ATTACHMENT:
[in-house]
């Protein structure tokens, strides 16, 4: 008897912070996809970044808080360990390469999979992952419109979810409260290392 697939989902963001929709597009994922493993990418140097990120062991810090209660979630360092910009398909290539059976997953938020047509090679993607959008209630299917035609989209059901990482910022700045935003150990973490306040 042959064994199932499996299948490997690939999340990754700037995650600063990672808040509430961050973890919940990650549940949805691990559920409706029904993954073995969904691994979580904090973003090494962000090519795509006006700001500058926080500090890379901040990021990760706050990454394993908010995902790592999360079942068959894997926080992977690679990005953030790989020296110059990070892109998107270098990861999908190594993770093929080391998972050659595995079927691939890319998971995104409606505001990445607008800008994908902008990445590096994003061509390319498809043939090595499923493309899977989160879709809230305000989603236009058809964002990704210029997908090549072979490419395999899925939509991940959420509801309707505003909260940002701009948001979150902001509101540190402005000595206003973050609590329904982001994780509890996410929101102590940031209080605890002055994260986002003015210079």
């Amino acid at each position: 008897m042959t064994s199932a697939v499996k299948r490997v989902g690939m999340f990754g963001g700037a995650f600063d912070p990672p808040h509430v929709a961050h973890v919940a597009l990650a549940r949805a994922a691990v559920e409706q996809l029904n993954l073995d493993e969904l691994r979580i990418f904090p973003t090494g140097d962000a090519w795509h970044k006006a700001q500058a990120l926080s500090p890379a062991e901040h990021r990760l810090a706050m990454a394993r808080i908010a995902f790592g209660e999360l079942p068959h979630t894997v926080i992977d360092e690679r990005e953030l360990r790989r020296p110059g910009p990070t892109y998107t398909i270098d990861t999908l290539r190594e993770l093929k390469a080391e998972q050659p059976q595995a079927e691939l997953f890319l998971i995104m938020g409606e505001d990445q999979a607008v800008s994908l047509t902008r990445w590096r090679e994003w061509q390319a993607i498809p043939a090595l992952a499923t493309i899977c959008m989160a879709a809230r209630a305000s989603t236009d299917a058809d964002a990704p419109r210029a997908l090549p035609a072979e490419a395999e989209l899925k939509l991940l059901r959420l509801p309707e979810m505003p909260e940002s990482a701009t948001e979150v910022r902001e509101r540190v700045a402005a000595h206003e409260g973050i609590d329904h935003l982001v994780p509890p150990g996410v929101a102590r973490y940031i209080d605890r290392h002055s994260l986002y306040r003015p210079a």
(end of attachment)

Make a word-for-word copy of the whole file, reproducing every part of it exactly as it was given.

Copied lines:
[in-house]
């Protein structure tokens, strides 16, 4: 008897912070996809970044808080360990390469999979992952419109979810409260290392 697939989902963001929709597009994922493993990418140097990120062991810090209660979630360092910009398909290539059976997953938020047509090679993607959008209630299917035609989209059901990482910022700045935003150990973490306040 042959064994199932499996299948490997690939999340990754700037995650600063990672808040509430961050973890919940990650549940949805691990559920409706029904993954073995969904691994979580904090973003090494962000090519795509006006700001500058926080500090890379901040990021990760706050990454394993908010995902790592999360079942068959894997926080992977690679990005953030790989020296110059990070892109998107270098990861999908190594993770093929080391998972050659595995079927691939890319998971995104409606505001990445607008800008994908902008990445590096994003061509390319498809043939090595499923493309899977989160879709809230305000989603236009058809964002990704210029997908090549072979490419395999899925939509991940959420509801309707505003909260940002701009948001979150902001509101540190402005000595206003973050609590329904982001994780509890996410929101102590940031209080605890002055994260986002003015210079």
């Amino acid at each position: 008897m042959t064994s199932a697939v499996k299948r490997v989902g690939m999340f990754g963001g700037a995650f600063d912070p990672p808040h509430v929709a961050h973890v919940a597009l990650a549940r949805a994922a691990v559920e409706q996809l029904n993954l073995d493993e969904l691994r979580i990418f904090p973003t090494g140097d962000a090519w795509h970044k006006a700001q500058a990120l926080s500090p890379a062991e901040h990021r990760l810090a706050m990454a394993r808080i908010a995902f790592g209660e999360l079942p068959h979630t894997v926080i992977d360092e690679r990005e953030l360990r790989r020296p110059g910009p990070t892109y998107t398909i270098d990861t999908l290539r190594e993770l093929k390469a080391e998972q050659p059976q595995a079927e691939l997953f890319l998971i995104m938020g409606e505001d990445q999979a607008v800008s994908l047509t902008r990445w590096r090679e994003w061509q390319a993607i498809p043939a090595l992952a499923t493309i899977c959008m989160a879709a809230r209630a305000s989603t236009d299917a058809d964002a990704p419109r210029a997908l090549p035609a072979e490419a395999e989209l899925k939509l991940l059901r959420l509801p309707e979810m505003p909260e940002s990482a701009t948001e979150v910022r902001e509101r540190v700045a402005a000595h206003e409260g973050i609590d329904h935003l982001v994780p509890p150990g996410v929101a102590r973490y940031i209080d605890r290392h002055s994260l986002y306040r003015p210079a």